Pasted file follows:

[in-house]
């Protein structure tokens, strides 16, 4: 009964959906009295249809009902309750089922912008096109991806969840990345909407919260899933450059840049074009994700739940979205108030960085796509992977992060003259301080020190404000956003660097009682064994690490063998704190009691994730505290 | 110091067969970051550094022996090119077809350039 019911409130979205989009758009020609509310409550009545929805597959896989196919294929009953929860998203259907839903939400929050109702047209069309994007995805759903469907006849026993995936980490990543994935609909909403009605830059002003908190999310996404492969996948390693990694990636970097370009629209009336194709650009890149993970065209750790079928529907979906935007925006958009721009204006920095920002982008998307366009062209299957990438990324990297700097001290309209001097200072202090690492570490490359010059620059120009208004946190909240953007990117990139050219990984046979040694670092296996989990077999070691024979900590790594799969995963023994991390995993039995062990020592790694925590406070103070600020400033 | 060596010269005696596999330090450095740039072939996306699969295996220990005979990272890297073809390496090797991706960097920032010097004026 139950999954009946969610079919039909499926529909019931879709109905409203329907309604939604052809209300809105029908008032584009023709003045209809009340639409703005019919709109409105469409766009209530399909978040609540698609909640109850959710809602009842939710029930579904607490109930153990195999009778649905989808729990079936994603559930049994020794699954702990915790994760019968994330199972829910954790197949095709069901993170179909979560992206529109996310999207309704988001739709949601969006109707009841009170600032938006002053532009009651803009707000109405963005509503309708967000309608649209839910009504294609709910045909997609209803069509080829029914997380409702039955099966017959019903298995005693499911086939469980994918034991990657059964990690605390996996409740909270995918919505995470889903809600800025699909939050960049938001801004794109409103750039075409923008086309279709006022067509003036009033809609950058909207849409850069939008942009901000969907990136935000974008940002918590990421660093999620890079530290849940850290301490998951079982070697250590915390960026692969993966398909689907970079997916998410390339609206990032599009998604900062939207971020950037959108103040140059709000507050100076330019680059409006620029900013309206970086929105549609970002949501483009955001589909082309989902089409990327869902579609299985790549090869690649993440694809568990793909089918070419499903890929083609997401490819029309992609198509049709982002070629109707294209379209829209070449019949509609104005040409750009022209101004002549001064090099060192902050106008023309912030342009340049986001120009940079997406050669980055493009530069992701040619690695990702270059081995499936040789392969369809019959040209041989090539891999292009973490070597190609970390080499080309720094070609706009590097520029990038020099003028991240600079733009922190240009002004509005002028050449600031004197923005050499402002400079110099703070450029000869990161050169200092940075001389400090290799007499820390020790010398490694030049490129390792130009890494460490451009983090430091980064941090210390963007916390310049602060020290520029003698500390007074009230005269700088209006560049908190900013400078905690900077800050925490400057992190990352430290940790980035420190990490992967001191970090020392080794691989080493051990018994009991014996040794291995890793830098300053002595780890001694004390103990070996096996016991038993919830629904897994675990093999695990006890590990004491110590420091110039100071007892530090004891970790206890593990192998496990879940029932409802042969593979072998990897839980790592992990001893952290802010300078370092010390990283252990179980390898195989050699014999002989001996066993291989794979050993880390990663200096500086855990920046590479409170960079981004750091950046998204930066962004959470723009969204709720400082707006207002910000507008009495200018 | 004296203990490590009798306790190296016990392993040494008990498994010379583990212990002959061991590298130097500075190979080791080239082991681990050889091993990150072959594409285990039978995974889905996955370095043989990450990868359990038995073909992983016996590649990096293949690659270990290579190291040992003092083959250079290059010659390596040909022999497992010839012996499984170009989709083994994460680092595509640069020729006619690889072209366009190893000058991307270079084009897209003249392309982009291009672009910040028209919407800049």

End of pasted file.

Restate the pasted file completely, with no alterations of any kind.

[in-house]
């Protein structure tokens, strides 16, 4: 009964959906009295249809009902309750089922912008096109991806969840990345909407919260899933450059840049074009994700739940979205108030960085796509992977992060003259301080020190404000956003660097009682064994690490063998704190009691994730505290 | 110091067969970051550094022996090119077809350039 019911409130979205989009758009020609509310409550009545929805597959896989196919294929009953929860998203259907839903939400929050109702047209069309994007995805759903469907006849026993995936980490990543994935609909909403009605830059002003908190999310996404492969996948390693990694990636970097370009629209009336194709650009890149993970065209750790079928529907979906935007925006958009721009204006920095920002982008998307366009062209299957990438990324990297700097001290309209001097200072202090690492570490490359010059620059120009208004946190909240953007990117990139050219990984046979040694670092296996989990077999070691024979900590790594799969995963023994991390995993039995062990020592790694925590406070103070600020400033 | 060596010269005696596999330090450095740039072939996306699969295996220990005979990272890297073809390496090797991706960097920032010097004026 139950999954009946969610079919039909499926529909019931879709109905409203329907309604939604052809209300809105029908008032584009023709003045209809009340639409703005019919709109409105469409766009209530399909978040609540698609909640109850959710809602009842939710029930579904607490109930153990195999009778649905989808729990079936994603559930049994020794699954702990915790994760019968994330199972829910954790197949095709069901993170179909979560992206529109996310999207309704988001739709949601969006109707009841009170600032938006002053532009009651803009707000109405963005509503309708967000309608649209839910009504294609709910045909997609209803069509080829029914997380409702039955099966017959019903298995005693499911086939469980994918034991990657059964990690605390996996409740909270995918919505995470889903809600800025699909939050960049938001801004794109409103750039075409923008086309279709006022067509003036009033809609950058909207849409850069939008942009901000969907990136935000974008940002918590990421660093999620890079530290849940850290301490998951079982070697250590915390960026692969993966398909689907970079997916998410390339609206990032599009998604900062939207971020950037959108103040140059709000507050100076330019680059409006620029900013309206970086929105549609970002949501483009955001589909082309989902089409990327869902579609299985790549090869690649993440694809568990793909089918070419499903890929083609997401490819029309992609198509049709982002070629109707294209379209829209070449019949509609104005040409750009022209101004002549001064090099060192902050106008023309912030342009340049986001120009940079997406050669980055493009530069992701040619690695990702270059081995499936040789392969369809019959040209041989090539891999292009973490070597190609970390080499080309720094070609706009590097520029990038020099003028991240600079733009922190240009002004509005002028050449600031004197923005050499402002400079110099703070450029000869990161050169200092940075001389400090290799007499820390020790010398490694030049490129390792130009890494460490451009983090430091980064941090210390963007916390310049602060020290520029003698500390007074009230005269700088209006560049908190900013400078905690900077800050925490400057992190990352430290940790980035420190990490992967001191970090020392080794691989080493051990018994009991014996040794291995890793830098300053002595780890001694004390103990070996096996016991038993919830629904897994675990093999695990006890590990004491110590420091110039100071007892530090004891970790206890593990192998496990879940029932409802042969593979072998990897839980790592992990001893952290802010300078370092010390990283252990179980390898195989050699014999002989001996066993291989794979050993880390990663200096500086855990920046590479409170960079981004750091950046998204930066962004959470723009969204709720400082707006207002910000507008009495200018 | 004296203990490590009798306790190296016990392993040494008990498994010379583990212990002959061991590298130097500075190979080791080239082991681990050889091993990150072959594409285990039978995974889905996955370095043989990450990868359990038995073909992983016996590649990096293949690659270990290579190291040992003092083959250079290059010659390596040909022999497992010839012996499984170009989709083994994460680092595509640069020729006619690889072209366009190893000058991307270079084009897209003249392309982009291009672009910040028209919407800049």